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Jason Fry and Greg Prince
Faith and Fear in Flushing made its debut on Feb. 16, 2005, the brainchild of two longtime friends and lifelong Met fans.

Greg Prince discovered the Mets when he was 6, during the magical summer of 1969. He is a Long Island-based writer, editor and communications consultant. Contact him here.

Jason Fry is a Brooklyn writer whose first memories include his mom leaping up and down cheering for Rusty Staub. Check out his other writing here.

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Their Work Here Was Done

Soon enough, we will concern ourselves with Spring Training hellos, including those from the Mets’ most recent flurry of somewhat tentative acquisitions. There’ll be first-pitch greetings from Shawn Marcum, Scott Atchison and LaTroy Hawkins; first-catch greetings from Landon Powell; greetings for the first time in a little while from previously dispatched Omar Quintanilla; greetings for the first time in a couple of years from Pedro Feliciano (if he has a spare moment when he’s not warming up in anticipation of facing Bryce Harper 19 times this season); and at least one fellow with the initials M.B. waving “HI!” from the outfield — Marlon Byrd definitely, Michael Bourn maybe. The Mets might lack for glamorous, in-their-prime signings, but they won’t be shy of guys introducing themselves to us.

We’ll want all our newcomers to show us something in St. Lucie. Those who do we’ll want to see in Flushing. From there, we’ll want them on the field for seven months, including a generous portion of October.

And if they have to say goodbye after playing a role in turning our milieu into the Promised Land, we’ll understand.

Actually, we’ll qualify that should it become an issue, for we might want to keep our hypothetical world championship team together so it can form a dynasty. But, really, if someone wants to win us a World Series and be on his way to the next phase of his life, it would be rude to throw up any substantial roadblocks.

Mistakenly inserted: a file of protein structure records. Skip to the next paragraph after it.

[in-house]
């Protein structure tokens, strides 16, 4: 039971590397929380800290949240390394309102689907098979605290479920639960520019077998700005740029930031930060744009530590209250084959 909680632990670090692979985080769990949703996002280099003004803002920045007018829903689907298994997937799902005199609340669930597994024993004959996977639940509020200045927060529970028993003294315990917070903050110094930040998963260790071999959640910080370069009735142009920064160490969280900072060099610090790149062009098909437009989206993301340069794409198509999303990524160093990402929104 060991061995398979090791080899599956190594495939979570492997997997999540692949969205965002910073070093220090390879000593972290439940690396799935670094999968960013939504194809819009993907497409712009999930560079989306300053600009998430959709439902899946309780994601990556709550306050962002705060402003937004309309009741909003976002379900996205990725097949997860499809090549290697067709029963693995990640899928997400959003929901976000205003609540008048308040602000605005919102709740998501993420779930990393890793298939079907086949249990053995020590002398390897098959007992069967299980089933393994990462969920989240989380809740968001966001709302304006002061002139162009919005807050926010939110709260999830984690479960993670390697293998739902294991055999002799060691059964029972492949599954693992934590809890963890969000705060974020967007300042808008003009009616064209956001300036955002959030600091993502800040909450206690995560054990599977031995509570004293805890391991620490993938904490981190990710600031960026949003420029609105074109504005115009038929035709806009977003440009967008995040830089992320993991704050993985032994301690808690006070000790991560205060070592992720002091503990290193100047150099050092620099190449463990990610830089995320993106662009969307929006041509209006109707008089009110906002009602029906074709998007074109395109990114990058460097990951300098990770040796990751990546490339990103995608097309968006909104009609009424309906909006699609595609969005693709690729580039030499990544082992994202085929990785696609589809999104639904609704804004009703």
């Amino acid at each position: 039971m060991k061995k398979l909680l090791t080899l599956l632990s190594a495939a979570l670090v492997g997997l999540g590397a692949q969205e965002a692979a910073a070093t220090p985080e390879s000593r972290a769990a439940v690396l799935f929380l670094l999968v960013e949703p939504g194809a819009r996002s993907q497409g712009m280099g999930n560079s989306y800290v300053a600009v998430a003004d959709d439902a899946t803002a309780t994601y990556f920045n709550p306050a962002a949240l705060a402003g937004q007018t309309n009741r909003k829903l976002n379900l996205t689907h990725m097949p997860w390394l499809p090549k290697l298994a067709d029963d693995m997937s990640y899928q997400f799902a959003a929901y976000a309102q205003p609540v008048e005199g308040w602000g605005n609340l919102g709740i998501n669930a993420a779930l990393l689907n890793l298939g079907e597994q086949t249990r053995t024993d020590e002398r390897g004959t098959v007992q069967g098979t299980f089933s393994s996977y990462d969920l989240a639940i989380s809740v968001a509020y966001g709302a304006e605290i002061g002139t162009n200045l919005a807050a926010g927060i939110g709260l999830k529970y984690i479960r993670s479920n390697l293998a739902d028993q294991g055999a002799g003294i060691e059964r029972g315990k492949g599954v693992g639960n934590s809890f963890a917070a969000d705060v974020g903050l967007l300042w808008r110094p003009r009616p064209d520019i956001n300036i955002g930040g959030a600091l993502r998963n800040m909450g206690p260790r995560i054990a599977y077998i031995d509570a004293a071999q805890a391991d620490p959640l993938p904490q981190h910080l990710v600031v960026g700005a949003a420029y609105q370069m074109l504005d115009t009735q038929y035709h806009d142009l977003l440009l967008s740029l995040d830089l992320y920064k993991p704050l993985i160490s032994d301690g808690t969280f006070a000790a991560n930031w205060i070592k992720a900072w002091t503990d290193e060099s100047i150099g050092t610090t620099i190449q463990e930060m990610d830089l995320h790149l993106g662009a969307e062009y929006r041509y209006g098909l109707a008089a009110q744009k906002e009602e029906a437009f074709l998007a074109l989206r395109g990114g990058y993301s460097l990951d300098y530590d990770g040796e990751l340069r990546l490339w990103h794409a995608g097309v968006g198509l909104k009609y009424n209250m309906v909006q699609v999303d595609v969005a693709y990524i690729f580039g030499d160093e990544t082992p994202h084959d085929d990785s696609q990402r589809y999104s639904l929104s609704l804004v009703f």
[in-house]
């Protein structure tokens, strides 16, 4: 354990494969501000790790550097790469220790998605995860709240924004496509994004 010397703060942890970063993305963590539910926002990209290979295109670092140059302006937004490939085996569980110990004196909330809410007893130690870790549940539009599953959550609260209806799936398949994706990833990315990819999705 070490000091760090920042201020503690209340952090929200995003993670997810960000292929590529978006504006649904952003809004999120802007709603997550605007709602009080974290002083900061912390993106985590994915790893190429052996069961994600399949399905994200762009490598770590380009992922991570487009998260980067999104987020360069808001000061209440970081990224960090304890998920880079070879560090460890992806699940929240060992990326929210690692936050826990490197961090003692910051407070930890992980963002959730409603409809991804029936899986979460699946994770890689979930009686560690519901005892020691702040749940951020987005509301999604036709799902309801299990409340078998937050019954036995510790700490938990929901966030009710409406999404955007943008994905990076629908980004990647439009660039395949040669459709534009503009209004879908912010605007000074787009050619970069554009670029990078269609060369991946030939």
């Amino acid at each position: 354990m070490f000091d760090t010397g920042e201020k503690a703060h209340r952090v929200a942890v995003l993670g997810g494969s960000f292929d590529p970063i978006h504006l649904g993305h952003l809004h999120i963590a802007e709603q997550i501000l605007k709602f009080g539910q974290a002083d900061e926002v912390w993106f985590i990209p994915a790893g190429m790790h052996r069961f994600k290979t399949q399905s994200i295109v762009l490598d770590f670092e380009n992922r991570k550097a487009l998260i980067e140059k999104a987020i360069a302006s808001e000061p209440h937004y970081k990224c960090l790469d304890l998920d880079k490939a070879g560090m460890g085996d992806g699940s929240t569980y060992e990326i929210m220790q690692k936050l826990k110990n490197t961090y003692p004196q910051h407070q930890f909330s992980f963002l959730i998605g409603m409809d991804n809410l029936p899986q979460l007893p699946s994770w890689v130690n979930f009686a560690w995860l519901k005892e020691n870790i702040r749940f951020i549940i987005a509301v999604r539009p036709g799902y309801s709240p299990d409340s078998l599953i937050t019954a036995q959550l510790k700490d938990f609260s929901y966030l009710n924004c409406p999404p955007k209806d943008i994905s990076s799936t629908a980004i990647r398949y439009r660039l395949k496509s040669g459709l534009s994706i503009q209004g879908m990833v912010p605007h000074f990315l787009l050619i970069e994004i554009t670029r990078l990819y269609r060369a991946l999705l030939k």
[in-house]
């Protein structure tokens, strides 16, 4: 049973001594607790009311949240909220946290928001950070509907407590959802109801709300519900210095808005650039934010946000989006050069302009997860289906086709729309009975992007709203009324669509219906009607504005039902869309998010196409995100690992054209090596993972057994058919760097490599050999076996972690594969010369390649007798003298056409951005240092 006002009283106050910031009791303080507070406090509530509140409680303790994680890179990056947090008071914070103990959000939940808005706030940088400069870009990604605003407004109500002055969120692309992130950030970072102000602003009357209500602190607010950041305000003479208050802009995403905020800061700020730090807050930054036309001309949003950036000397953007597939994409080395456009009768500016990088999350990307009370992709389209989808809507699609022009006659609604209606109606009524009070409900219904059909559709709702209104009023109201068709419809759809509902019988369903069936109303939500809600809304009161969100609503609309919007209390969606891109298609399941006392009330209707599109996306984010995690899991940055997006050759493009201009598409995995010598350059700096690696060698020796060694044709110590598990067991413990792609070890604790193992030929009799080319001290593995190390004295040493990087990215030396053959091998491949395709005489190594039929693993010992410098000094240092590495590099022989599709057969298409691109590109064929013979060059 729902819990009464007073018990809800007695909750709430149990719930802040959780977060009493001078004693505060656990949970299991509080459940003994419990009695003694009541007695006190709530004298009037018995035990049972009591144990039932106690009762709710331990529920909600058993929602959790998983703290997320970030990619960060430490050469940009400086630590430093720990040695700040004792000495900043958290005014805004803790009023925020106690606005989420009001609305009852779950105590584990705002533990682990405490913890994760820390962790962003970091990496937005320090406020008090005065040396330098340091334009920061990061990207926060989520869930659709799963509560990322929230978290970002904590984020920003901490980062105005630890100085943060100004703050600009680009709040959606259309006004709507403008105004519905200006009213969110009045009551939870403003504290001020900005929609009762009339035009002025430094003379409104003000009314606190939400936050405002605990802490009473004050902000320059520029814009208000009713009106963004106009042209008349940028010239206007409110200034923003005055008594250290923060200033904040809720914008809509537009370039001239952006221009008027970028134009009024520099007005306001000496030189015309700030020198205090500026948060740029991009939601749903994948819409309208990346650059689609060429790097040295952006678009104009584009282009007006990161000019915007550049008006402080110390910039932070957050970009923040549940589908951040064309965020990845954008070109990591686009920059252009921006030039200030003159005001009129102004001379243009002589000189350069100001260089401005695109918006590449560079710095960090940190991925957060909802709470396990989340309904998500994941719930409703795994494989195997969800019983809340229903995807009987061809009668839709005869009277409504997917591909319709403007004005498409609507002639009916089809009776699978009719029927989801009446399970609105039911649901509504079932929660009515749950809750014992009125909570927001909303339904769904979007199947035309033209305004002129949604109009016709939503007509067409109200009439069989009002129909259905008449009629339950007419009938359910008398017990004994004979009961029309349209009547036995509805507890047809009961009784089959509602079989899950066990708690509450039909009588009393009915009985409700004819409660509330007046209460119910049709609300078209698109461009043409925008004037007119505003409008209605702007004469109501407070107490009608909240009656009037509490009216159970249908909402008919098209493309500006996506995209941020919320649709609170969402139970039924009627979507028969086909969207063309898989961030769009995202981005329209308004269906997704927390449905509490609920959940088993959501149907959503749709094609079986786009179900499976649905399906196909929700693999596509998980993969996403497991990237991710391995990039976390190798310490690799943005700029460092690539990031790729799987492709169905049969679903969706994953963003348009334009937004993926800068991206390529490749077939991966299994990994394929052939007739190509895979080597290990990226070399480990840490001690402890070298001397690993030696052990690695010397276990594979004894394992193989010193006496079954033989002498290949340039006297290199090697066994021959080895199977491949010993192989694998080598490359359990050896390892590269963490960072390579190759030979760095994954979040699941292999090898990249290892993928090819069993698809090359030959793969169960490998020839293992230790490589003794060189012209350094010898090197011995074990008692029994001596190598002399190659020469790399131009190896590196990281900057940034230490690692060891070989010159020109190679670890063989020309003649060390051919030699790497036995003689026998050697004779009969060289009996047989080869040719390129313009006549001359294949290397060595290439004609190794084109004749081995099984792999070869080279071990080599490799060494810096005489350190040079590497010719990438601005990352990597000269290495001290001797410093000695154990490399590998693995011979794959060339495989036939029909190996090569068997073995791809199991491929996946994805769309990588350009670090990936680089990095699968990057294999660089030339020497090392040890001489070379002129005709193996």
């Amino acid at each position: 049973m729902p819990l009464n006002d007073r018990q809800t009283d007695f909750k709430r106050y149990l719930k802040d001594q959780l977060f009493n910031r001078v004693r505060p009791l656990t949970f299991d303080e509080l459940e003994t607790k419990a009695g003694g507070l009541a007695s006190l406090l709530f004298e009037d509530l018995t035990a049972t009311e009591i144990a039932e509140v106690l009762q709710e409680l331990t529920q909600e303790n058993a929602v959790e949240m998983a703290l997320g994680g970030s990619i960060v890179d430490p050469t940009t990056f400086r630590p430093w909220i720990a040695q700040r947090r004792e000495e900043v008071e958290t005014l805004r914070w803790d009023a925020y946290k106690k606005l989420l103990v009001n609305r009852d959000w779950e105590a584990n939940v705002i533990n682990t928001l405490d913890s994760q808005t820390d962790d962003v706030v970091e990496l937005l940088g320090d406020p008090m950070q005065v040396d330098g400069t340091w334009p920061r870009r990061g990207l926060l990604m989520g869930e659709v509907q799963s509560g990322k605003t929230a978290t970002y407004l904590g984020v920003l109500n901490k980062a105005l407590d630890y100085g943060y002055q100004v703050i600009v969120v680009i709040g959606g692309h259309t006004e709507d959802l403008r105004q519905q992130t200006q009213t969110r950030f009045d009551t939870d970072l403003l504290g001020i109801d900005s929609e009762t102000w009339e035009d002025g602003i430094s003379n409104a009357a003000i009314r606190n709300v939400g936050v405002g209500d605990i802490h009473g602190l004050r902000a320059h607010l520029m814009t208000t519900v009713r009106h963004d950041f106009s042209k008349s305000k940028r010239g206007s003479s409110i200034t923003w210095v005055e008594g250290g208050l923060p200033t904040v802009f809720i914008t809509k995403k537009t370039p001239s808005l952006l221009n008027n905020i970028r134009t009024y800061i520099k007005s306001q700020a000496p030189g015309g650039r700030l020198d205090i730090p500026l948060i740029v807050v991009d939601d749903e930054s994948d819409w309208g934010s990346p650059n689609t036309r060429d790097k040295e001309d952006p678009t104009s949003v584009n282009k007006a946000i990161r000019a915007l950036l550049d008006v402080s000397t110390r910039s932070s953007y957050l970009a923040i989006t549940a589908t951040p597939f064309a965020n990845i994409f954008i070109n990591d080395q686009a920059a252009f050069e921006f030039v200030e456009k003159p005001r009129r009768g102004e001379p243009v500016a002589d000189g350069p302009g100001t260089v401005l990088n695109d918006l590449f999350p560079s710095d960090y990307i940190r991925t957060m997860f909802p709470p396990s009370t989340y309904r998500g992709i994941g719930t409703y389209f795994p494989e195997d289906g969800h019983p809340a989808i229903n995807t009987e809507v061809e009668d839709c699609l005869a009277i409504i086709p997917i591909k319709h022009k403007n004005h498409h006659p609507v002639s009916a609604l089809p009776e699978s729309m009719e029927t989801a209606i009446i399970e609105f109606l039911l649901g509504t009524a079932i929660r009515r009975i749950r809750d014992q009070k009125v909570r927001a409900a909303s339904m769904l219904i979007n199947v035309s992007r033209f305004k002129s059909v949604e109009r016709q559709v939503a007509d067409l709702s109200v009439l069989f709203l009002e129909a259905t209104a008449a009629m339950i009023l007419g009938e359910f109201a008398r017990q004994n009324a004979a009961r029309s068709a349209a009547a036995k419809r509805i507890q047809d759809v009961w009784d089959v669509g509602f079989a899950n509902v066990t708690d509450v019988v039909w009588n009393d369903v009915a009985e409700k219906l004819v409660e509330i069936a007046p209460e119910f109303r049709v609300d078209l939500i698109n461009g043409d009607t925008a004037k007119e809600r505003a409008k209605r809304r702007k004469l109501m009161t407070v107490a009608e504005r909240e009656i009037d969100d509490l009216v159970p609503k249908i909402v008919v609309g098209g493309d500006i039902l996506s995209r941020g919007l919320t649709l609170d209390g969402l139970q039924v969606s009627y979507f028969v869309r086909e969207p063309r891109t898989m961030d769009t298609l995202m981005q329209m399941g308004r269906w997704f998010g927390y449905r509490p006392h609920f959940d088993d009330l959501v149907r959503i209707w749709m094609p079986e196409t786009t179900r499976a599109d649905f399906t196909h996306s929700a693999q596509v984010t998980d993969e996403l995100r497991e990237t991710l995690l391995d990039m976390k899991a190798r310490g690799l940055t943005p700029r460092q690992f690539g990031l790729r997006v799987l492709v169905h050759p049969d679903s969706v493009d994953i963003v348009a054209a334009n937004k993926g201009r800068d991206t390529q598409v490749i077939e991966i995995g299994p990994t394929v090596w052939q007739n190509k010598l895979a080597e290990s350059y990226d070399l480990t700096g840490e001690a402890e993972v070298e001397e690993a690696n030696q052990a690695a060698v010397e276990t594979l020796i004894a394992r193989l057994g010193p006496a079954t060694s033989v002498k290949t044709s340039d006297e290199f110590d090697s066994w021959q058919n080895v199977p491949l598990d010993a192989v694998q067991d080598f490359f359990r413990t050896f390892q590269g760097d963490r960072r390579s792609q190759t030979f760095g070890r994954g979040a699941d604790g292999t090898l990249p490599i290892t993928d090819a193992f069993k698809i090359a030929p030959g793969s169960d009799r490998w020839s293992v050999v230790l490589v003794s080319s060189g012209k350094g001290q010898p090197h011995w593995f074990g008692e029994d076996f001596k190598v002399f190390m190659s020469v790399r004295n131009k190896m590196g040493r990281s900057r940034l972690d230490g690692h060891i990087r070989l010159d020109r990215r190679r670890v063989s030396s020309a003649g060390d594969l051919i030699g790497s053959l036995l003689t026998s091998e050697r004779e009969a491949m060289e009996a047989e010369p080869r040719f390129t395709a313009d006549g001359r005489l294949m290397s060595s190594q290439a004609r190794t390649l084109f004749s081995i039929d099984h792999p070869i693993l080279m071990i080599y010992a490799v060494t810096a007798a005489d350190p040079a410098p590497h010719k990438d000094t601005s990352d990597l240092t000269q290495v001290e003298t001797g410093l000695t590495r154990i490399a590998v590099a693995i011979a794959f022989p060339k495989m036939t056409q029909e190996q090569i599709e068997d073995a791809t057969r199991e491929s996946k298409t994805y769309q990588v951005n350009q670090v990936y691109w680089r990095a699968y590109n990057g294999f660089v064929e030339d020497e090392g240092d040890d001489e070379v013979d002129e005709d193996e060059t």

When the Super Bowl gets underway Sunday night after the completion of its 140-hour pregame show, one of the major storylines will center on Ray Lewis and his attempt to end his career by earning a Super Bowl ring. You may have heard, among other things, that the Ravens’ linebacker will retire when the game is over. If he rides into the sunset in a swirl of confetti (and isn’t caught doing anything illegal en route), he will go out in the best competitive light possible…in the reflected glow of the Vince Lombardi Trophy.

Lewis attempts to do what a handful of all-time greats have done. This was the way for John Elway, Michael Strahan and a few other football notables who won a Super Bowl and then immediately said goodbye. It’s also how David Robinson and Mitch Richmond went out in basketball, a fact I remember only because they won their last games in NBA Finals clinchers against my occasionally beloved Nets (whereas the Nets ended the ABA’s collective career as league champions, though that’s not precisely the same thing).

And then there was the sole New York Met whose final game as a professional baseball player wound up with him in the middle of a world championship celebration. That Met was the third man to arrive at the Shea mound as the cameras clicked after the last out was recorded…and he was the first within their ranks to leave the playing field altogether.

Gliding into euphoria and soon off the stage.

Gliding into euphoria and soon off the stage.

Ed Charles certainly waited long enough to become a World Champion. He endured a decade of minor league ball, not because he wasn’t good enough to make it in the majors, but because he chose the wrong time to be young, African-American and in a sport that clung to shameful unofficial quotas regarding how many like him could be on a roster at a given juncture. That’s just surface stuff, of course, for there was nobody “like” Ed Charles: poet laureate of a youthful band of miracle workers and veteran leader among mostly callow kids. Ed was as much the toast of New York on October 16, 1969 as picturemates Jerry Koosman and Jerry Grote, not to mention Tom Seaver, Cleon Jones and everybody else in a Mets uniform. The Glider rushed the Jerrys and embraced the team’s fate as hard and lovingly as anyone could have.

Charles’s final appearance as a big leaguer came under the best possible circumstance. His exit, however, wasn’t planned in the fashion of Lewis’s at this Super Bowl. There was no goodbye tour for the platoon third baseman, no string of press conferences. There was just a perfunctory release a dozen days after he hugged Grote and Koosman. There were some hard feelings between unceremoniously deleted player and bottom-lining front office at the time, yet Charles has been as constant a presence among Mets alumni as any of his brethren in recent decades. He went out on top and he’s remained steadfast among us, proving the best farewells are  sometimes the ones that are mere partial finals.